On March 30, the Balkan Trust for Democracy (BTD) hosted the Enhanced Policy Dialogue of Professionals in Kosovo and Serbia closing conference in Pristina, Kosovo. Comprised of three panels, the conference brought together over 40 past program alumni, partners, grantees, and other civil society, government, private sector, and media representatives to share the results of this third year of exchanges.
Panel 1, entitled “Changing Environments: Journalists’ Views from the Field,” featured results from the Balkan Investigative Reporting Network (BIRN) Kosovo and BIRN Serbia exchange. Slobodan Georgijev and Aleksandar Djurdjevic from BIRN Serbia and Paulina Nushi and Valerie Hopkins from BIRN Kosovo participated in reciprocal exchanges to explore and monitor the extent of implementation of the Brussels agreement. They discussed their personal experiences, some traveling to the other capitals for the first time. Participants shared the stories they had researched and written during their exchanges, including topics from Albanian bakers and importers in Belgrade to interviews with Parliamentarians and energy providers to profiles on political opposition figures. Panelists highlighted that though this program marked their first exchange, it would not be the last, as both organizations have forged a partnership to continue cooperative work. Questions and commentary from the audience focused on Gazivoda lake, the overall media situation in both counties, youth perceptions, and the need for further exchange among members of the media. The session was moderated by Kelsey Guyette, BTD Program Coordinator.
The next panel, entitled “Legal Aid and Human Rights: Perspectives on Systematic Approaches,” featured results from the exchange between the Lawyers’ Committee on Human Rights (YUCOM) and the Centre for Legal Aid and Regional Development (CLARD). Participants Milan Antonijevic and Nenad Trajkovic, alongside CLARD legal adviser Anton Nrecaj, described the legal aid environment and the anti-discrimination frameworks in place in both Kosovo and Serbia. Much of the research done during the exchange compared these two legal systems to understand what lessons can be learned and shared with legal practitioners in both communities, namely with regard to the European Court for Human Rights and the anti-discrimination laws. Questions and commentary from the audience included topics from translation to legal implementation and law enforcement to coordination between legal entities. This session was moderated by Saskia Salzmann, First Secretary and Human Security Adviser at the Swiss Embassy in Pristina.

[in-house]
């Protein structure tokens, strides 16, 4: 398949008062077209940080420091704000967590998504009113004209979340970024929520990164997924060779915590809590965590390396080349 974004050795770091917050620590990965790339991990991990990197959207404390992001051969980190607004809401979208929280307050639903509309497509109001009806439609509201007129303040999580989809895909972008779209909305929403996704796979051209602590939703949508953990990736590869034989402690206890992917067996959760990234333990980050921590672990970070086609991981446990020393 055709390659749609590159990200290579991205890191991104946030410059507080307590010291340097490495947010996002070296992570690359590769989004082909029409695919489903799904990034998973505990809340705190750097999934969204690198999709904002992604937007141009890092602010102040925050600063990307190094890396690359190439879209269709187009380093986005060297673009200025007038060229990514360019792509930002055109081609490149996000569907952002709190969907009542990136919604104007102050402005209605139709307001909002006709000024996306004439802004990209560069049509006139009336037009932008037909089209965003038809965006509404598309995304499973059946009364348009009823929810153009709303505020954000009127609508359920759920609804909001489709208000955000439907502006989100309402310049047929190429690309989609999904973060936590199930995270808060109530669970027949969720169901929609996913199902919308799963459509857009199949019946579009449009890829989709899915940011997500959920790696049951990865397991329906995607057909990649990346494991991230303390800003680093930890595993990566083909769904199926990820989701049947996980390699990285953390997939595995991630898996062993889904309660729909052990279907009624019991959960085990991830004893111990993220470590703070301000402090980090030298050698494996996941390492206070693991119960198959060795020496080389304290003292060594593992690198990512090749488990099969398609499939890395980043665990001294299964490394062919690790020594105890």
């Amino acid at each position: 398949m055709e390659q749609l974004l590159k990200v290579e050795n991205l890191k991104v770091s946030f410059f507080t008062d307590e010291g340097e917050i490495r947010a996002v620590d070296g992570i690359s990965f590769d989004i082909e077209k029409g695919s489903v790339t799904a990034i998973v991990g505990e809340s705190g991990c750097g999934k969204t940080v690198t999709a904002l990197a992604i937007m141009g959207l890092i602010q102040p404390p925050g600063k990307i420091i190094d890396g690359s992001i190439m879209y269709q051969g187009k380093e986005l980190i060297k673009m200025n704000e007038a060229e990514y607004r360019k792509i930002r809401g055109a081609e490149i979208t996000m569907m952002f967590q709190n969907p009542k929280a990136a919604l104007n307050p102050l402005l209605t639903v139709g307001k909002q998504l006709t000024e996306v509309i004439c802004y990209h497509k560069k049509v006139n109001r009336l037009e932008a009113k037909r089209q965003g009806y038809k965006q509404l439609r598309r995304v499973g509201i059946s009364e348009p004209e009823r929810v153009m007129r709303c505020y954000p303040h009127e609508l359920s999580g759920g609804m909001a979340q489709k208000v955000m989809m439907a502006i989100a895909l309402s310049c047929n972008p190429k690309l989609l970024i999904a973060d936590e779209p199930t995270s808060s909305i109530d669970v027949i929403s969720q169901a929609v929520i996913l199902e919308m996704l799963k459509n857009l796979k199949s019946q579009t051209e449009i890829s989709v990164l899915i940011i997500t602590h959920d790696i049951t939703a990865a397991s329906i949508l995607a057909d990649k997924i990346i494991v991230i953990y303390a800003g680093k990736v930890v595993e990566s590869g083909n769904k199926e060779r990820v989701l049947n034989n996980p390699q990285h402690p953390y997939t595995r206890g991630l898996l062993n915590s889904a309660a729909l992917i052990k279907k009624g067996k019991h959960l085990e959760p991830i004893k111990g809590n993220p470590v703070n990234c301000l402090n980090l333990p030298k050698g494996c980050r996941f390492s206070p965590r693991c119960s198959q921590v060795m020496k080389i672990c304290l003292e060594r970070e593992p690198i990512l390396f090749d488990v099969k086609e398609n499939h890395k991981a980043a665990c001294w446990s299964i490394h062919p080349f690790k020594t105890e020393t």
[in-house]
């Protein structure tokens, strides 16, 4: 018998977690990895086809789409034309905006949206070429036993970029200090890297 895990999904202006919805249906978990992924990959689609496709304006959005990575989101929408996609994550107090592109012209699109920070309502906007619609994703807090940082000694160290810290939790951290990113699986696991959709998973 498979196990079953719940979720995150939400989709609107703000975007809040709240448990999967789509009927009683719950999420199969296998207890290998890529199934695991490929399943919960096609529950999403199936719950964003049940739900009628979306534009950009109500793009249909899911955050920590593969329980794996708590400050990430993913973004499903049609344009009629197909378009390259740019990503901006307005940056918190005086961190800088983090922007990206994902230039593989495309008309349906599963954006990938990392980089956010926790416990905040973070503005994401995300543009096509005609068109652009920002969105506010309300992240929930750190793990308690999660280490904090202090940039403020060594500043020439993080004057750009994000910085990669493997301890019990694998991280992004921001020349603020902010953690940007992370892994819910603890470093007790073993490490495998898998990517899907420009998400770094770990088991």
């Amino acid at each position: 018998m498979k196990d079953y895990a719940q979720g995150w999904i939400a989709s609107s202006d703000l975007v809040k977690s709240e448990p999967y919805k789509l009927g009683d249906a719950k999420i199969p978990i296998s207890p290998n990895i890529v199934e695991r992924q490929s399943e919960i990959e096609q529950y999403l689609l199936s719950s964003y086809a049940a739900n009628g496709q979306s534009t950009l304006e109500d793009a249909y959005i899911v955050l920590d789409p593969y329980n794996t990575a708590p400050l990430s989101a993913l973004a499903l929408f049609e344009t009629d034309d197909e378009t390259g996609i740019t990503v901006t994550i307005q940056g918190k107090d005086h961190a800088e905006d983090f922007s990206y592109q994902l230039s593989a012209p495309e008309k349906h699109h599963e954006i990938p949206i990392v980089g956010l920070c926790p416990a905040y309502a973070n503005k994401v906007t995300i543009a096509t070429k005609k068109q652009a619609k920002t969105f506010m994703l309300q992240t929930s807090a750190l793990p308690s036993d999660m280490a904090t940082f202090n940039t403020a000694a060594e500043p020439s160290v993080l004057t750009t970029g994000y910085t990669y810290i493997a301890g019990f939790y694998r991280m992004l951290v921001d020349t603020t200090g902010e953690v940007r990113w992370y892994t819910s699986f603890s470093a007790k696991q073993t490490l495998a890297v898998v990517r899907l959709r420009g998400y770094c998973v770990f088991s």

The final panel, entitled “The Way Forward: Opportunities and Challenges for Greater Policy Cooperation,” focused on how to foster great cooperation among political actors. Ramadan Ilazi, Deputy Minister for European Integration within the Kosovo Ministry of Foreign Affairs, and Nenad Djurdjevic, Director of the Forum for Ethnic Relations and former Serbian civil servant, discussed how further implementation of the Brussels agreement must involve government, civil society, and the European Union jointly. Chambers of commerce were hailed as great examples of such cooperation. Questions and commentary from the audience delved into SAA implementation; communication and coordination between government, civil society, and citizens; and the role of the EU in encouraging normalization of relations between Kosovo and Serbia. This session was moderated by Natasa Petrovic, BTD Senior Program Officer.
The Enhanced Policy Dialogue of Professionals in Kosovo and Serbia Program (EPDP) aims to further normalize Kosovo-Serbia relations by strengthening communication platforms, advancing multi-perspective policy dialogue, and facilitating cooperation between representatives of governments, media, and legal organizations in both Kosovo and Serbia. Through a series of reciprocal exchanges and a civil servant workshop, the EPDP Program fosters much-needed dialogue and exchange that are essential to maintaining the stability, security, and further Euroatlantic integration of the Western Balkans. Program participants engage in joint policy work, including research, monitoring, and advocacy for inclusive policy development and implementation.
These programs are implemented by the Balkan Trust for Democracy, through the support of the British Foreign and Commonwealth Office, and in partnership with the British Embassies in both Belgrade and Pristina.